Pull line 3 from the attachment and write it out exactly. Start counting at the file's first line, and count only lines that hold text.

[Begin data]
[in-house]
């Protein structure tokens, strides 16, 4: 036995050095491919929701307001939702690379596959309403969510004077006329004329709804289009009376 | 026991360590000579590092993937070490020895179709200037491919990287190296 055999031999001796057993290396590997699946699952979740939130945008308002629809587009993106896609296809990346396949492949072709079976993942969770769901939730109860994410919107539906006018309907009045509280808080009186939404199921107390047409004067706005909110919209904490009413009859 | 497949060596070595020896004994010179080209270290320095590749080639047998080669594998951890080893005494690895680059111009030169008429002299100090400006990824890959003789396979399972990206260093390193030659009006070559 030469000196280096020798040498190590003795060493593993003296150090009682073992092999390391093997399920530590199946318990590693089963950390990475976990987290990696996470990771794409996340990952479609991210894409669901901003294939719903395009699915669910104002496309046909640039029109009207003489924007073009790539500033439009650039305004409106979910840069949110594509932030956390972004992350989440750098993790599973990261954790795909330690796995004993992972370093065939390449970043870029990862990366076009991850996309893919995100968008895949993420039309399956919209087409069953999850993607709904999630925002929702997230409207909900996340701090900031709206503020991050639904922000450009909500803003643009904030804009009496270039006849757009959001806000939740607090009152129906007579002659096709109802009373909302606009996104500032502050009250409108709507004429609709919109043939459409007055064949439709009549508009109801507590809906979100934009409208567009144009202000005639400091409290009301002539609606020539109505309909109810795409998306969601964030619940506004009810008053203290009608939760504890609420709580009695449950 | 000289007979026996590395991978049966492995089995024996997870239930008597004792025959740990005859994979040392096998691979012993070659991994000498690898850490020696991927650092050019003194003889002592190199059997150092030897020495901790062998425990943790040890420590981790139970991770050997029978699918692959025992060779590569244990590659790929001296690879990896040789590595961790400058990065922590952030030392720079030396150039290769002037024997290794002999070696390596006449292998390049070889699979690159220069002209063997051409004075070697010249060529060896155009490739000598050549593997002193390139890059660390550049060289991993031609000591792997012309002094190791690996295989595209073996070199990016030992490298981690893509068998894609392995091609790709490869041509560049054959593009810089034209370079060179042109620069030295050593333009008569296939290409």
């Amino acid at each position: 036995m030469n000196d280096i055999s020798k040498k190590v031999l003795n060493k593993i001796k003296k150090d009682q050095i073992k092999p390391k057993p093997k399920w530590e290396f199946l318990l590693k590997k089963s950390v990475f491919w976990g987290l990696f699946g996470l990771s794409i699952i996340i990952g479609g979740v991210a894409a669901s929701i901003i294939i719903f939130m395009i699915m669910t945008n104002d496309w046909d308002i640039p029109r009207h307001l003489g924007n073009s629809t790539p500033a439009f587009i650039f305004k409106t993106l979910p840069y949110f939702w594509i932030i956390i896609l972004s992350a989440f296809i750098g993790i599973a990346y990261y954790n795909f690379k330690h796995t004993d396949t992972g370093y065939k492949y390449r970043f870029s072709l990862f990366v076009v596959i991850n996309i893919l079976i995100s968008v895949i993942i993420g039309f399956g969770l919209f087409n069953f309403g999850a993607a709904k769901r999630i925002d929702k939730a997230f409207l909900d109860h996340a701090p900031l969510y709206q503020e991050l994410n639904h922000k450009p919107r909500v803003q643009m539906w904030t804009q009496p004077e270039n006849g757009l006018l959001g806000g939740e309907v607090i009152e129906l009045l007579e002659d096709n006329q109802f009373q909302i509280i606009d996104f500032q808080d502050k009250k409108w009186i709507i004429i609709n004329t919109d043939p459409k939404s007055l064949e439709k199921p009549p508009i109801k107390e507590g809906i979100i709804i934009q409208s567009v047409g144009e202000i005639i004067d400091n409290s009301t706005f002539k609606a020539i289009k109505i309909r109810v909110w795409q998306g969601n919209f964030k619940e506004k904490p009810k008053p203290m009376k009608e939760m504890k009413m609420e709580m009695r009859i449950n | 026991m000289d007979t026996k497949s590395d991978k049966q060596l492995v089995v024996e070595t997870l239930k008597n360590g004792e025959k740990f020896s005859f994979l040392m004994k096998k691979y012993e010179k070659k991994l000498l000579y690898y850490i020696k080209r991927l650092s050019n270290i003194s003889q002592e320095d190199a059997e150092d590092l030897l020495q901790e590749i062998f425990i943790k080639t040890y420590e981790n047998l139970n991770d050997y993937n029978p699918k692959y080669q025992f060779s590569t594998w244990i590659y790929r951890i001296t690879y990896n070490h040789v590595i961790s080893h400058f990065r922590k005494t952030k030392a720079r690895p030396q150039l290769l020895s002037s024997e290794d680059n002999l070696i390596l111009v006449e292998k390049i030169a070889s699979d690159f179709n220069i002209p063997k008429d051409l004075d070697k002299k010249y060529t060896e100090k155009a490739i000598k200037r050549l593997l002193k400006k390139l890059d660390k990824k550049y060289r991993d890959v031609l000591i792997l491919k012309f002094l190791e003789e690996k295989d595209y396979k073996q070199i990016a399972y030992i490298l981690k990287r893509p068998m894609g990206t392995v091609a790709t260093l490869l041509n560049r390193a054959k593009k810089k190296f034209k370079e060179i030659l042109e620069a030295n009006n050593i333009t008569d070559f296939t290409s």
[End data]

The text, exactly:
């Amino acid at each position: 036995m030469n000196d280096i055999s020798k040498k190590v031999l003795n060493k593993i001796k003296k150090d009682q050095i073992k092999p390391k057993p093997k399920w530590e290396f199946l318990l590693k590997k089963s950390v990475f491919w976990g987290l990696f699946g996470l990771s794409i699952i996340i990952g479609g979740v991210a894409a669901s929701i901003i294939i719903f939130m395009i699915m669910t945008n104002d496309w046909d308002i640039p029109r009207h307001l003489g924007n073009s629809t790539p500033a439009f587009i650039f305004k409106t993106l979910p840069y949110f939702w594509i932030i956390i896609l972004s992350a989440f296809i750098g993790i599973a990346y990261y954790n795909f690379k330690h796995t004993d396949t992972g370093y065939k492949y390449r970043f870029s072709l990862f990366v076009v596959i991850n996309i893919l079976i995100s968008v895949i993942i993420g039309f399956g969770l919209f087409n069953f309403g999850a993607a709904k769901r999630i925002d929702k939730a997230f409207l909900d109860h996340a701090p900031l969510y709206q503020e991050l994410n639904h922000k450009p919107r909500v803003q643009m539906w904030t804009q009496p004077e270039n006849g757009l006018l959001g806000g939740e309907v607090i009152e129906l009045l007579e002659d096709n006329q109802f009373q909302i509280i606009d996104f500032q808080d502050k009250k409108w009186i709507i004429i609709n004329t919109d043939p459409k939404s007055l064949e439709k199921p009549p508009i109801k107390e507590g809906i979100i709804i934009q409208s567009v047409g144009e202000i005639i004067d400091n409290s009301t706005f002539k609606a020539i289009k109505i309909r109810v909110w795409q998306g969601n919209f964030k619940e506004k904490p009810k008053p203290m009376k009608e939760m504890k009413m609420e709580m009695r009859i449950n | 026991m000289d007979t026996k497949s590395d991978k049966q060596l492995v089995v024996e070595t997870l239930k008597n360590g004792e025959k740990f020896s005859f994979l040392m004994k096998k691979y012993e010179k070659k991994l000498l000579y690898y850490i020696k080209r991927l650092s050019n270290i003194s003889q002592e320095d190199a059997e150092d590092l030897l020495q901790e590749i062998f425990i943790k080639t040890y420590e981790n047998l139970n991770d050997y993937n029978p699918k692959y080669q025992f060779s590569t594998w244990i590659y790929r951890i001296t690879y990896n070490h040789v590595i961790s080893h400058f990065r922590k005494t952030k030392a720079r690895p030396q150039l290769l020895s002037s024997e290794d680059n002999l070696i390596l111009v006449e292998k390049i030169a070889s699979d690159f179709n220069i002209p063997k008429d051409l004075d070697k002299k010249y060529t060896e100090k155009a490739i000598k200037r050549l593997l002193k400006k390139l890059d660390k990824k550049y060289r991993d890959v031609l000591i792997l491919k012309f002094l190791e003789e690996k295989d595209y396979k073996q070199i990016a399972y030992i490298l981690k990287r893509p068998m894609g990206t392995v091609a790709t260093l490869l041509n560049r390193a054959k593009k810089k190296f034209k370079e060179i030659l042109e620069a030295n009006n050593i333009t008569d070559f296939t290409s």